[GWSG] Cooling volcanoes; Canadian water woes; water woes generally; in the US; globally

Tilley, Al atilley at unf.edu
Sun Dec 5 10:16:37 EST 2021

1. Volcanic eruptions release CO2 into the atmosphere, leading to heating from the greenhouse effect. But two periods of volcanic activity over 400 million years ago were followed by cooling and a decrease of oxygen levels in the oceans severe enough to lead to massive extinctions. Weathering of lava from the eruptions appears to have led to a buildup of phosphorus in the oceans, leading to a great blooming of phytoplankton, which took their embodied carbon to the sea floor when they died, leading to a decrease in atmospheric carbon, leading to cooling, leading to extinctions. Oceanic oxygen levels have already suffered from blooms of algae due to agricultural runoff. We should be careful about fertilizing the oceans on any great scale to draw down carbon. That does seem to lead to the cooling we want, but requires careful tuning.  https://phys.org/news/2021-12-volcanic-fertilization-oceans-drove-severe.html?utm_source=nwletter&utm_medium=email&utm_campaign=daily-nwletter

2.  Hydrologic stationarity underlies the stability of the weather systems by which water, in its forms of vapor, liquid, and solid, is circulated. A consequence of the climate crisis is nonstationarity, the destabilization of the water cycle in a given region. The challenges of maintaining water supplies, or even of preserving a viable physical infrastructure, are becoming more daunting as hydrologic stationarity declines. https://www.straight.com/news/climate-stability-becomes-a-relic-of-past-in-bc-due-to-loss-of-hydrologic-stationarity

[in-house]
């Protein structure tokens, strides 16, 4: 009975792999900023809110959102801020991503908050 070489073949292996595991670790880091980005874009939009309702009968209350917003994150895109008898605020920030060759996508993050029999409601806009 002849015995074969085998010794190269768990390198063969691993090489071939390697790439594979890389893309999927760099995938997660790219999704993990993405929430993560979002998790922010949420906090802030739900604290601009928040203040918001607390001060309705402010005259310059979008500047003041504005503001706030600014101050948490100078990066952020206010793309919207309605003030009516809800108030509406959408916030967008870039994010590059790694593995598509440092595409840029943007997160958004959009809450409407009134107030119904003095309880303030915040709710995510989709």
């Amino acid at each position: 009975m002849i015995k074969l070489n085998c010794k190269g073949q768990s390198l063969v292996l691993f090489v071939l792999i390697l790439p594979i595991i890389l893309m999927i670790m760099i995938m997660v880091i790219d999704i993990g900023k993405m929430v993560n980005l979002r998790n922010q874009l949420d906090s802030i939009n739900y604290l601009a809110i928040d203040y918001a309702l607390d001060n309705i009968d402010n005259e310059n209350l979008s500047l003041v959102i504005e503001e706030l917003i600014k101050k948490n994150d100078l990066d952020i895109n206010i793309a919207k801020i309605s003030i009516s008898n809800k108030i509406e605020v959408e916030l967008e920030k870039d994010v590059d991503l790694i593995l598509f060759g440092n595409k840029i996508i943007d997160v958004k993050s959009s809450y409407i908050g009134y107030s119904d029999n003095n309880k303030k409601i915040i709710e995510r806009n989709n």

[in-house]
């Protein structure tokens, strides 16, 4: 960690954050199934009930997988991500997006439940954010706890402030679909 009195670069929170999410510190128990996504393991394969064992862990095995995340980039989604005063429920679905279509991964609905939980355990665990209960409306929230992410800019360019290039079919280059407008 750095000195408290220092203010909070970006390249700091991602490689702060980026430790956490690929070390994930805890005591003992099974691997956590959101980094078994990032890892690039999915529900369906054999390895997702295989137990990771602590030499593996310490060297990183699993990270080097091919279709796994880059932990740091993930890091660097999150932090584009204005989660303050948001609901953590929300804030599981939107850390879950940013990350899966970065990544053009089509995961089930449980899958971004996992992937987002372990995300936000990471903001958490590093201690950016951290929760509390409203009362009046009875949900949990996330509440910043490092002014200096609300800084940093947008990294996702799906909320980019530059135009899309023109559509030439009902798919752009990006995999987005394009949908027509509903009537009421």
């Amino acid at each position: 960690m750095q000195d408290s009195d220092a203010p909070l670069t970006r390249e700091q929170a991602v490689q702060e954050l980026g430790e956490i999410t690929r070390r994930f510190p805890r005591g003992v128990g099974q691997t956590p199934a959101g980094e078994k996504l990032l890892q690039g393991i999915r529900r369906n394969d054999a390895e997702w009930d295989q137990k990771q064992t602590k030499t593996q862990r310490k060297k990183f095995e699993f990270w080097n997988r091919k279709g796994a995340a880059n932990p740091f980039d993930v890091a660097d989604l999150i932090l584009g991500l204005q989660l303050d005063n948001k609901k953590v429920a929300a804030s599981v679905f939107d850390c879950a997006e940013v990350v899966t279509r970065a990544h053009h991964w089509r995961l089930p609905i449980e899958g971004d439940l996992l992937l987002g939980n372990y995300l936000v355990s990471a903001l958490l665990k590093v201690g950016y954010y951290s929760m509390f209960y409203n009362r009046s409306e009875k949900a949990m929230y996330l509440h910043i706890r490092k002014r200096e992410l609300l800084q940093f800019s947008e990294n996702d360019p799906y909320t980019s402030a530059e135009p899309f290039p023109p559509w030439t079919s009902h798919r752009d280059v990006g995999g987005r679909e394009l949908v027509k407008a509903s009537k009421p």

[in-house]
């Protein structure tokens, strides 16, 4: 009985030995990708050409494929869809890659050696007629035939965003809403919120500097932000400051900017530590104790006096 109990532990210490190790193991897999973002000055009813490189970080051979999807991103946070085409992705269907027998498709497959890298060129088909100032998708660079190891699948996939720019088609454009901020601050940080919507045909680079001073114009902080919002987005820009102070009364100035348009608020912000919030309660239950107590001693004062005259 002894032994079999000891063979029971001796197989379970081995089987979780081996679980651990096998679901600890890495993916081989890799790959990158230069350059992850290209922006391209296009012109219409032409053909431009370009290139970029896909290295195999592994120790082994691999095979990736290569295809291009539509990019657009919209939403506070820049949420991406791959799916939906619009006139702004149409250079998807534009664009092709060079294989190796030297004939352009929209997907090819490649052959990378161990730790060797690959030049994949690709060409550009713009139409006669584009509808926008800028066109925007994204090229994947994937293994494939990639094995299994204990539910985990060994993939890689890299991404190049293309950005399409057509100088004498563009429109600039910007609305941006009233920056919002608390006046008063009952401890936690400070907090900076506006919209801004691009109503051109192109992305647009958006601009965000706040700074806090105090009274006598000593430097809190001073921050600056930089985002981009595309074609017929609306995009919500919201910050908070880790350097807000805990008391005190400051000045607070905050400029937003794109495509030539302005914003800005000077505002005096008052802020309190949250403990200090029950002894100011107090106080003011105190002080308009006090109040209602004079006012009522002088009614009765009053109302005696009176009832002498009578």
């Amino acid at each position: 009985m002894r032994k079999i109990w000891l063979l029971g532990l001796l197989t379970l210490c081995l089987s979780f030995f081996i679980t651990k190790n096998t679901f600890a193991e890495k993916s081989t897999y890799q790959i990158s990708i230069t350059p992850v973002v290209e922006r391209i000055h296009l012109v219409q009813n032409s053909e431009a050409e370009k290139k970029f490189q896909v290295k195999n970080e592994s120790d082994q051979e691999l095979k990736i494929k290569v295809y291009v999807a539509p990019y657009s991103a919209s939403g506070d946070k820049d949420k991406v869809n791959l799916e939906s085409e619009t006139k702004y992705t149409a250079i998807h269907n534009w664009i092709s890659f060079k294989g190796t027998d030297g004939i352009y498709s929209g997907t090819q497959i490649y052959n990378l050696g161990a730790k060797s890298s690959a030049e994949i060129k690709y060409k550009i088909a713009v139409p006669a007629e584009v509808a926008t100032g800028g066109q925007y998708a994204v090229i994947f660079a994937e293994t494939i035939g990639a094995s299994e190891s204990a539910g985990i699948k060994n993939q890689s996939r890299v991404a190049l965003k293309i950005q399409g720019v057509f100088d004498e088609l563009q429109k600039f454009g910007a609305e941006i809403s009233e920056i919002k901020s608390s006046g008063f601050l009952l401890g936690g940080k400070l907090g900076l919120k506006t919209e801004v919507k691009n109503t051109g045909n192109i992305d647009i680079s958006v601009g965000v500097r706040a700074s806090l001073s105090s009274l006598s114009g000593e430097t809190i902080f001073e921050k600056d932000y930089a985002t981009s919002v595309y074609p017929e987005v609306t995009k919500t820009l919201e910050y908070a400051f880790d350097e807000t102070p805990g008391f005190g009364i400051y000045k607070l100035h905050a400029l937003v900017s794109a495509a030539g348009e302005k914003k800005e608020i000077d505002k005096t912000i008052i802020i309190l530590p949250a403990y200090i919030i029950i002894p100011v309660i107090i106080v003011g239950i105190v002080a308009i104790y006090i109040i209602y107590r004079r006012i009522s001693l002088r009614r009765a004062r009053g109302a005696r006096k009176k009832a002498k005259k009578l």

3. This handout from the course Water: Science and Society at Penn State discusses briefly the difficulty of water planning as stationarity declines. The handout links to other materials on the topic.  https://www.e-education.psu.edu/earth111/node/904

I know we have people on the list knowledgeable on water and climate. We would all appreciate any guidance and further information they might be able to provide.

4. Marshall Shepherd reflects on the declining precipitation west of the Rockies and the general tendencies of hydrologic change elsewhere in the country. https://www.forbes.com/sites/marshallshepherd/2021/12/04/the-feast-and-famine-perspective-on-precipitation-and-climate-change/?sh=10ac4b1e7859

5. Christian Thorsberg in Sierra gives a global retrospective account of disrupted weather globally in the past year, and of some effects of the disruptions. https://www.sierraclub.org/sierra/2021-year-climate-change

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